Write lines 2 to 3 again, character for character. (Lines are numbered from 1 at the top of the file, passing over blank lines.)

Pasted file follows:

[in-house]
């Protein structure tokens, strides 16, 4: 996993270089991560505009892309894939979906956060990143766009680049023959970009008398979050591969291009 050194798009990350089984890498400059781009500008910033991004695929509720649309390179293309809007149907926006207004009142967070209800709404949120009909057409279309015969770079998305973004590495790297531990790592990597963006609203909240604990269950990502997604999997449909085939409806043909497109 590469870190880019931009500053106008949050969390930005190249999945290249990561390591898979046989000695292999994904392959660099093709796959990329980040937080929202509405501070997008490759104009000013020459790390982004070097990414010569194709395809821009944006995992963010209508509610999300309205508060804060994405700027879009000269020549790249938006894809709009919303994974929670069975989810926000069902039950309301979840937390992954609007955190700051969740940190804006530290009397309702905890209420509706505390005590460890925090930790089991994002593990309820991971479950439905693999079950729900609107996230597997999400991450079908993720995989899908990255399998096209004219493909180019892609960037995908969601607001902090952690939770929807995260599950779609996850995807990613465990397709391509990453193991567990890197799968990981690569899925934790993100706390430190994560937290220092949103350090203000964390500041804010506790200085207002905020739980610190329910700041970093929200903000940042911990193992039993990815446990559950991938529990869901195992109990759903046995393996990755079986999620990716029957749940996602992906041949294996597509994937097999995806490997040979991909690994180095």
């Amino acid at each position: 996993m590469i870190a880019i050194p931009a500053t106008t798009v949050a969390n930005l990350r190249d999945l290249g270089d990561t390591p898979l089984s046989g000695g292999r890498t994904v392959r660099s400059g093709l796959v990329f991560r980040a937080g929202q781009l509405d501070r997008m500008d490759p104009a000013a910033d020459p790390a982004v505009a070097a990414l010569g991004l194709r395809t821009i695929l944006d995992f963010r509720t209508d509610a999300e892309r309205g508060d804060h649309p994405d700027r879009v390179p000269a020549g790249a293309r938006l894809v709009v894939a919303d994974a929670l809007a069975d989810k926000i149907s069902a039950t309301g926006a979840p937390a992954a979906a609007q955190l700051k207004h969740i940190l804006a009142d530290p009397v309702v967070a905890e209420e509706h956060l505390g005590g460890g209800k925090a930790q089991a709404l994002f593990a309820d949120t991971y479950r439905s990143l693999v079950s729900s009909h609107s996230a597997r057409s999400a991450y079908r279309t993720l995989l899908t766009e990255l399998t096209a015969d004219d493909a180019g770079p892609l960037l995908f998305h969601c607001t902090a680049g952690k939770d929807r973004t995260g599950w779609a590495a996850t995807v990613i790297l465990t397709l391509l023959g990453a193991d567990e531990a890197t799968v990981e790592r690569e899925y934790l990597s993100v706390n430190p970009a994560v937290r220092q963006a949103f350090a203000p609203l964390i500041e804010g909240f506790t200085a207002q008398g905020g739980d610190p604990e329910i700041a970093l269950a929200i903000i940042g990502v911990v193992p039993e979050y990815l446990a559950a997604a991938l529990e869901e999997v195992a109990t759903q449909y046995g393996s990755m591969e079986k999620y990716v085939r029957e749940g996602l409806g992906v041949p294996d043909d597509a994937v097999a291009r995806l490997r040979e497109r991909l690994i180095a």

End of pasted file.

């Protein structure tokens, strides 16, 4: 996993270089991560505009892309894939979906956060990143766009680049023959970009008398979050591969291009 050194798009990350089984890498400059781009500008910033991004695929509720649309390179293309809007149907926006207004009142967070209800709404949120009909057409279309015969770079998305973004590495790297531990790592990597963006609203909240604990269950990502997604999997449909085939409806043909497109 590469870190880019931009500053106008949050969390930005190249999945290249990561390591898979046989000695292999994904392959660099093709796959990329980040937080929202509405501070997008490759104009000013020459790390982004070097990414010569194709395809821009944006995992963010209508509610999300309205508060804060994405700027879009000269020549790249938006894809709009919303994974929670069975989810926000069902039950309301979840937390992954609007955190700051969740940190804006530290009397309702905890209420509706505390005590460890925090930790089991994002593990309820991971479950439905693999079950729900609107996230597997999400991450079908993720995989899908990255399998096209004219493909180019892609960037995908969601607001902090952690939770929807995260599950779609996850995807990613465990397709391509990453193991567990890197799968990981690569899925934790993100706390430190994560937290220092949103350090203000964390500041804010506790200085207002905020739980610190329910700041970093929200903000940042911990193992039993990815446990559950991938529990869901195992109990759903046995393996990755079986999620990716029957749940996602992906041949294996597509994937097999995806490997040979991909690994180095």
């Amino acid at each position: 996993m590469i870190a880019i050194p931009a500053t106008t798009v949050a969390n930005l990350r190249d999945l290249g270089d990561t390591p898979l089984s046989g000695g292999r890498t994904v392959r660099s400059g093709l796959v990329f991560r980040a937080g929202q781009l509405d501070r997008m500008d490759p104009a000013a910033d020459p790390a982004v505009a070097a990414l010569g991004l194709r395809t821009i695929l944006d995992f963010r509720t209508d509610a999300e892309r309205g508060d804060h649309p994405d700027r879009v390179p000269a020549g790249a293309r938006l894809v709009v894939a919303d994974a929670l809007a069975d989810k926000i149907s069902a039950t309301g926006a979840p937390a992954a979906a609007q955190l700051k207004h969740i940190l804006a009142d530290p009397v309702v967070a905890e209420e509706h956060l505390g005590g460890g209800k925090a930790q089991a709404l994002f593990a309820d949120t991971y479950r439905s990143l693999v079950s729900s009909h609107s996230a597997r057409s999400a991450y079908r279309t993720l995989l899908t766009e990255l399998t096209a015969d004219d493909a180019g770079p892609l960037l995908f998305h969601c607001t902090a680049g952690k939770d929807r973004t995260g599950w779609a590495a996850t995807v990613i790297l465990t397709l391509l023959g990453a193991d567990e531990a890197t799968v990981e790592r690569e899925y934790l990597s993100v706390n430190p970009a994560v937290r220092q963006a949103f350090a203000p609203l964390i500041e804010g909240f506790t200085a207002q008398g905020g739980d610190p604990e329910i700041a970093l269950a929200i903000i940042g990502v911990v193992p039993e979050y990815l446990a559950a997604a991938l529990e869901e999997v195992a109990t759903q449909y046995g393996s990755m591969e079986k999620y990716v085939r029957e749940g996602l409806g992906v041949p294996d043909d597509a994937v097999a291009r995806l490997r040979e497109r991909l690994i180095a």